I too was disappointed by the lack of rigor in Yuval Noah Harari's Sapiens. I felt Paleontology A Brief History of Life by Ian Tattersall covered the same material in fewer pages to a higher level of rigor. However, Paleontology might not be the book you're looking for because it covers pre-human natural history too.

I get a lot of quality information from modern ethnographies of hunter-gatherers such as Nisa: The Life and Words of a !Kung Woman by Marjorie Shostak and The World until Yesterday: What Can We Learn from Traditional Societies? by Jared Diamond.

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Which books provide a good overview of modern human prehistory?

by ChosunOne 1 min read3rd Apr 20204 comments

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I find the subject of the emergence of language, culture, and society to be quite fascinating. I want to build a more comprehensive model of global prehistory from approximately 200,000 - 3,000 BCE than just "hunter-gatherer societies and spoken language".

I understand that the understanding of these eras is frequently in flux due to the high degree of interpretation required and the scarcity of archaeological evidence, so I am more expecting books that try to give accurate bounds on the events of those areas and not take too many liberties with the available evidence.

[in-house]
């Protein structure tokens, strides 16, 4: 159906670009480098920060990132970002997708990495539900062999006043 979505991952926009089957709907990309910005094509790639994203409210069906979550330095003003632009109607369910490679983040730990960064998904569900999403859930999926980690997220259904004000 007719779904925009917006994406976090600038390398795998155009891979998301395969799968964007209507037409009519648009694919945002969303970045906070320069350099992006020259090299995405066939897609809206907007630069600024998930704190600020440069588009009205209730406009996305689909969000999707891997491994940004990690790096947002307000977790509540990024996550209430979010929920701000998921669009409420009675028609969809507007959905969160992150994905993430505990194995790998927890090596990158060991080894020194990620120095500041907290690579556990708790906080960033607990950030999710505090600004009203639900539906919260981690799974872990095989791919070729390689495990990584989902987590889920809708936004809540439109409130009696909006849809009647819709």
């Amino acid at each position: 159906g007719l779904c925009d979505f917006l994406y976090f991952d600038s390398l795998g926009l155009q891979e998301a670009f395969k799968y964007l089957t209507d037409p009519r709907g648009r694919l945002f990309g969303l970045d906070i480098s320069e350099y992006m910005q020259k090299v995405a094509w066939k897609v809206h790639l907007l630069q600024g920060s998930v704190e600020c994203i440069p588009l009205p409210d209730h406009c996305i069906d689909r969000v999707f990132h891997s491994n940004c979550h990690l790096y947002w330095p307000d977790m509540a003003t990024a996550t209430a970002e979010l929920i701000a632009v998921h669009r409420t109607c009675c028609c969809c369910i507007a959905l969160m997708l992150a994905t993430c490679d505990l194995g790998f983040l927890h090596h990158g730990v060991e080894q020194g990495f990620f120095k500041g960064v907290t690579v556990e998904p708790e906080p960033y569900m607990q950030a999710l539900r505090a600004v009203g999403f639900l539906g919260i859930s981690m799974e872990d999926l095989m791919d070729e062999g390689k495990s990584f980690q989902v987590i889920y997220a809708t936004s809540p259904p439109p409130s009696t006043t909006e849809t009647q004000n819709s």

Some popular books, such as Yuval Noah Harari's Sapiens, cover the topics I want to learn more about but I think Sapiens is not really the level of rigor for which I'm looking.

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“Who we are and how we got here” by David Reich (a genetics professor who is a big name in the field), is the story of the various migrations and interbreeding of ‘human-like’ and human peoples over the last 50,000 years (with some references going as far back as 300,000 years).

Books on evolutionary psychology might be relevant, simply because evolutionary psychology relies on what evidence we have about how human behaved in pre-history as part of its evidence set. For example, as I recall The Evolution of Human Sexuality had to rely on a lot of anthropological and archaeological research to develop its theory and draw conclusions.

Also, anthropology and archaeology research touch on what it was like to be human before writing. Although ethnographies are a bit out of favor and have some clear issues with observer bias, ethnographies of foragers are probably our best look at what it was like to be a human prior to civilization. Similarly archaeology gives us some insight into what humans were like before writing via the artifacts they left behind, and I think of it as akin to paleontology in that it uses what evidence left to us by the past to infer what it was like: it's not perfect, but it's all we got.